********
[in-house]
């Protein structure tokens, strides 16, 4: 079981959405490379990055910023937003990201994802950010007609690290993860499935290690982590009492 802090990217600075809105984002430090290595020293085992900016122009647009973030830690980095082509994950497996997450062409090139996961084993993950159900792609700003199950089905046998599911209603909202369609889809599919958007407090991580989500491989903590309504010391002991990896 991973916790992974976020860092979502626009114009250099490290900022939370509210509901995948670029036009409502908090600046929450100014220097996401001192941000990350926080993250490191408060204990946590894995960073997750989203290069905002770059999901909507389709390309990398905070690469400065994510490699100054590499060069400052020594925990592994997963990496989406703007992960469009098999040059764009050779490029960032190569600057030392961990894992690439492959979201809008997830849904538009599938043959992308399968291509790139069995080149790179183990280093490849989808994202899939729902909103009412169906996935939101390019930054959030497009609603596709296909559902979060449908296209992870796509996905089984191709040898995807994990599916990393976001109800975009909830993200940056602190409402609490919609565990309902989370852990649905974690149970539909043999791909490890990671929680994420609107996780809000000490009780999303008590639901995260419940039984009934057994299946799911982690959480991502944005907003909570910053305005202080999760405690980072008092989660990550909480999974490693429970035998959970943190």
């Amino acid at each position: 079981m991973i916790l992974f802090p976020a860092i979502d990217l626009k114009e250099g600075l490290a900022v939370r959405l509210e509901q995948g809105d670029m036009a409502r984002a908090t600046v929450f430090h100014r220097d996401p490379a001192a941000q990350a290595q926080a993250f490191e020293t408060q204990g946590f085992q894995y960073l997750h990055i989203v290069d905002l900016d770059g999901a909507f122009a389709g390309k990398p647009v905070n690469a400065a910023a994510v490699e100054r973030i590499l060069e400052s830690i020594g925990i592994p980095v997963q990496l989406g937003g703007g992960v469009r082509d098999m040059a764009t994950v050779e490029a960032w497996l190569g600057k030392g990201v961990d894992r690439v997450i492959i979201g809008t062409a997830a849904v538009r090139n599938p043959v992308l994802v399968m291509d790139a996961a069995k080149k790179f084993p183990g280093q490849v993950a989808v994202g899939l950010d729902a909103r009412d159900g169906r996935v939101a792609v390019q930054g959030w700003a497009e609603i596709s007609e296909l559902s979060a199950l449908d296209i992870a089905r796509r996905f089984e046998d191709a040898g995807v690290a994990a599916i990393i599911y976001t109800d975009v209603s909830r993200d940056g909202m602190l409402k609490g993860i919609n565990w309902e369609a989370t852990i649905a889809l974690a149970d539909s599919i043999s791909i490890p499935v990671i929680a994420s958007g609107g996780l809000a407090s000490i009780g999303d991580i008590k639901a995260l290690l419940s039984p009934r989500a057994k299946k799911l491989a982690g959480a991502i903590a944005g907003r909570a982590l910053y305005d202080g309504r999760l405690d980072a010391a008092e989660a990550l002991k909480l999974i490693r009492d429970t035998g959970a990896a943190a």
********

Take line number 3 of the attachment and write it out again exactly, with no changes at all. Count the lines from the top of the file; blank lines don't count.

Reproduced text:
């Amino acid at each position: 079981m991973i916790l992974f802090p976020a860092i979502d990217l626009k114009e250099g600075l490290a900022v939370r959405l509210e509901q995948g809105d670029m036009a409502r984002a908090t600046v929450f430090h100014r220097d996401p490379a001192a941000q990350a290595q926080a993250f490191e020293t408060q204990g946590f085992q894995y960073l997750h990055i989203v290069d905002l900016d770059g999901a909507f122009a389709g390309k990398p647009v905070n690469a400065a910023a994510v490699e100054r973030i590499l060069e400052s830690i020594g925990i592994p980095v997963q990496l989406g937003g703007g992960v469009r082509d098999m040059a764009t994950v050779e490029a960032w497996l190569g600057k030392g990201v961990d894992r690439v997450i492959i979201g809008t062409a997830a849904v538009r090139n599938p043959v992308l994802v399968m291509d790139a996961a069995k080149k790179f084993p183990g280093q490849v993950a989808v994202g899939l950010d729902a909103r009412d159900g169906r996935v939101a792609v390019q930054g959030w700003a497009e609603i596709s007609e296909l559902s979060a199950l449908d296209i992870a089905r796509r996905f089984e046998d191709a040898g995807v690290a994990a599916i990393i599911y976001t109800d975009v209603s909830r993200d940056g909202m602190l409402k609490g993860i919609n565990w309902e369609a989370t852990i649905a889809l974690a149970d539909s599919i043999s791909i490890p499935v990671i929680a994420s958007g609107g996780l809000a407090s000490i009780g999303d991580i008590k639901a995260l290690l419940s039984p009934r989500a057994k299946k799911l491989a982690g959480a991502i903590a944005g907003r909570a982590l910053y305005d202080g309504r999760l405690d980072a010391a008092e989660a990550l002991k909480l999974i490693r009492d429970t035998g959970a990896a943190a």